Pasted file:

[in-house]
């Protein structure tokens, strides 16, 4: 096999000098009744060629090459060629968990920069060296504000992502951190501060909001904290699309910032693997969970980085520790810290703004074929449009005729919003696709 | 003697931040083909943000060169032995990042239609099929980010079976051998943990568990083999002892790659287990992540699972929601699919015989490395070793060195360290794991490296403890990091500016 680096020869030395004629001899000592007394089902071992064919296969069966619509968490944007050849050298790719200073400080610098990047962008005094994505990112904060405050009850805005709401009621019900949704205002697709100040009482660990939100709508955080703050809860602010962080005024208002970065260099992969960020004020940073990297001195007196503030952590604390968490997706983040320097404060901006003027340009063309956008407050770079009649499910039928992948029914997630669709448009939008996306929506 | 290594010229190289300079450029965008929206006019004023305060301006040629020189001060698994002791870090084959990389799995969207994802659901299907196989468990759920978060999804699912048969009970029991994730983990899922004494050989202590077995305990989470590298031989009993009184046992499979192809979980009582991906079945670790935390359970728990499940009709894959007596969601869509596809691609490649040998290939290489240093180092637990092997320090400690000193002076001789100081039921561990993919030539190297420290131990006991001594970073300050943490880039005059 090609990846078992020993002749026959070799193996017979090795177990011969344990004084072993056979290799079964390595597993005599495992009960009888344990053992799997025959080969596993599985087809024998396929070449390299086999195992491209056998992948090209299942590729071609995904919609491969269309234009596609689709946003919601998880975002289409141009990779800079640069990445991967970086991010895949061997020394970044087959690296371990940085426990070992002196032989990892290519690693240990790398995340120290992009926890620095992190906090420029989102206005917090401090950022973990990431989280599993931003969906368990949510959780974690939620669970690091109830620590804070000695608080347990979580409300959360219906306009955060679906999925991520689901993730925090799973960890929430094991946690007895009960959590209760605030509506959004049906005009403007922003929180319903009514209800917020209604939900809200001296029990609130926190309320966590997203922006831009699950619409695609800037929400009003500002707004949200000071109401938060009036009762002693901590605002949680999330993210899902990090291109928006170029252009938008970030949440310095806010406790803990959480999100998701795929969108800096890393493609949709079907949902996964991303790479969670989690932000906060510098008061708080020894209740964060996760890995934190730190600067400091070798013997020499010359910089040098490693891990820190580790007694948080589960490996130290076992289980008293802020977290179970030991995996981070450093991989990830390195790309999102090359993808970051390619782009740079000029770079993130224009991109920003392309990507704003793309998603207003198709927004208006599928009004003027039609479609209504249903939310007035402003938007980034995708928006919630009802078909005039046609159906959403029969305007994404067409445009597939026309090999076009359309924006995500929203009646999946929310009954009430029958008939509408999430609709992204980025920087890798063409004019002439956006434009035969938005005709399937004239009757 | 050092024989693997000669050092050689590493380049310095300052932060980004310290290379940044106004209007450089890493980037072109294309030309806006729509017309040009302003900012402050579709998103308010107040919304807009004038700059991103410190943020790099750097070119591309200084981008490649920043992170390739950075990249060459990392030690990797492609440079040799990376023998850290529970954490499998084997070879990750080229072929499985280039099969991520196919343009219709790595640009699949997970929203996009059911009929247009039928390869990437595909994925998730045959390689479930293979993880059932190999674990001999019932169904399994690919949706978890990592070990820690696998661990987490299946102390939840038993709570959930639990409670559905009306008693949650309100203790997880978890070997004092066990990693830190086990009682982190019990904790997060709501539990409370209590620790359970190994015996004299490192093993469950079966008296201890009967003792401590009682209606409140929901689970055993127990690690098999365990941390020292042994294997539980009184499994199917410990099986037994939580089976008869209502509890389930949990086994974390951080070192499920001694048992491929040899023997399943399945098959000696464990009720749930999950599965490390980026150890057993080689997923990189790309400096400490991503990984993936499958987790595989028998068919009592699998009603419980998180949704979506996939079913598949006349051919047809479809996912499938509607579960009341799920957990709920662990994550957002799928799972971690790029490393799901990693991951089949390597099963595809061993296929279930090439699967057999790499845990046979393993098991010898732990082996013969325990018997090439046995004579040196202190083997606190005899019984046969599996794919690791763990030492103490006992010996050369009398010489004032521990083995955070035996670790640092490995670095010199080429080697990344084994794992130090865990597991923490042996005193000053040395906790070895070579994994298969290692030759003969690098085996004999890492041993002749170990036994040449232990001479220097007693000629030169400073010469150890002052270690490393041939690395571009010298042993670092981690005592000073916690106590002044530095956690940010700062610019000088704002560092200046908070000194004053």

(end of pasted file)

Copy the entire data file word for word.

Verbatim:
[in-house]
């Protein structure tokens, strides 16, 4: 096999000098009744060629090459060629968990920069060296504000992502951190501060909001904290699309910032693997969970980085520790810290703004074929449009005729919003696709 | 003697931040083909943000060169032995990042239609099929980010079976051998943990568990083999002892790659287990992540699972929601699919015989490395070793060195360290794991490296403890990091500016 680096020869030395004629001899000592007394089902071992064919296969069966619509968490944007050849050298790719200073400080610098990047962008005094994505990112904060405050009850805005709401009621019900949704205002697709100040009482660990939100709508955080703050809860602010962080005024208002970065260099992969960020004020940073990297001195007196503030952590604390968490997706983040320097404060901006003027340009063309956008407050770079009649499910039928992948029914997630669709448009939008996306929506 | 290594010229190289300079450029965008929206006019004023305060301006040629020189001060698994002791870090084959990389799995969207994802659901299907196989468990759920978060999804699912048969009970029991994730983990899922004494050989202590077995305990989470590298031989009993009184046992499979192809979980009582991906079945670790935390359970728990499940009709894959007596969601869509596809691609490649040998290939290489240093180092637990092997320090400690000193002076001789100081039921561990993919030539190297420290131990006991001594970073300050943490880039005059 090609990846078992020993002749026959070799193996017979090795177990011969344990004084072993056979290799079964390595597993005599495992009960009888344990053992799997025959080969596993599985087809024998396929070449390299086999195992491209056998992948090209299942590729071609995904919609491969269309234009596609689709946003919601998880975002289409141009990779800079640069990445991967970086991010895949061997020394970044087959690296371990940085426990070992002196032989990892290519690693240990790398995340120290992009926890620095992190906090420029989102206005917090401090950022973990990431989280599993931003969906368990949510959780974690939620669970690091109830620590804070000695608080347990979580409300959360219906306009955060679906999925991520689901993730925090799973960890929430094991946690007895009960959590209760605030509506959004049906005009403007922003929180319903009514209800917020209604939900809200001296029990609130926190309320966590997203922006831009699950619409695609800037929400009003500002707004949200000071109401938060009036009762002693901590605002949680999330993210899902990090291109928006170029252009938008970030949440310095806010406790803990959480999100998701795929969108800096890393493609949709079907949902996964991303790479969670989690932000906060510098008061708080020894209740964060996760890995934190730190600067400091070798013997020499010359910089040098490693891990820190580790007694948080589960490996130290076992289980008293802020977290179970030991995996981070450093991989990830390195790309999102090359993808970051390619782009740079000029770079993130224009991109920003392309990507704003793309998603207003198709927004208006599928009004003027039609479609209504249903939310007035402003938007980034995708928006919630009802078909005039046609159906959403029969305007994404067409445009597939026309090999076009359309924006995500929203009646999946929310009954009430029958008939509408999430609709992204980025920087890798063409004019002439956006434009035969938005005709399937004239009757 | 050092024989693997000669050092050689590493380049310095300052932060980004310290290379940044106004209007450089890493980037072109294309030309806006729509017309040009302003900012402050579709998103308010107040919304807009004038700059991103410190943020790099750097070119591309200084981008490649920043992170390739950075990249060459990392030690990797492609440079040799990376023998850290529970954490499998084997070879990750080229072929499985280039099969991520196919343009219709790595640009699949997970929203996009059911009929247009039928390869990437595909994925998730045959390689479930293979993880059932190999674990001999019932169904399994690919949706978890990592070990820690696998661990987490299946102390939840038993709570959930639990409670559905009306008693949650309100203790997880978890070997004092066990990693830190086990009682982190019990904790997060709501539990409370209590620790359970190994015996004299490192093993469950079966008296201890009967003792401590009682209606409140929901689970055993127990690690098999365990941390020292042994294997539980009184499994199917410990099986037994939580089976008869209502509890389930949990086994974390951080070192499920001694048992491929040899023997399943399945098959000696464990009720749930999950599965490390980026150890057993080689997923990189790309400096400490991503990984993936499958987790595989028998068919009592699998009603419980998180949704979506996939079913598949006349051919047809479809996912499938509607579960009341799920957990709920662990994550957002799928799972971690790029490393799901990693991951089949390597099963595809061993296929279930090439699967057999790499845990046979393993098991010898732990082996013969325990018997090439046995004579040196202190083997606190005899019984046969599996794919690791763990030492103490006992010996050369009398010489004032521990083995955070035996670790640092490995670095010199080429080697990344084994794992130090865990597991923490042996005193000053040395906790070895070579994994298969290692030759003969690098085996004999890492041993002749170990036994040449232990001479220097007693000629030169400073010469150890002052270690490393041939690395571009010298042993670092981690005592000073916690106590002044530095956690940010700062610019000088704002560092200046908070000194004053």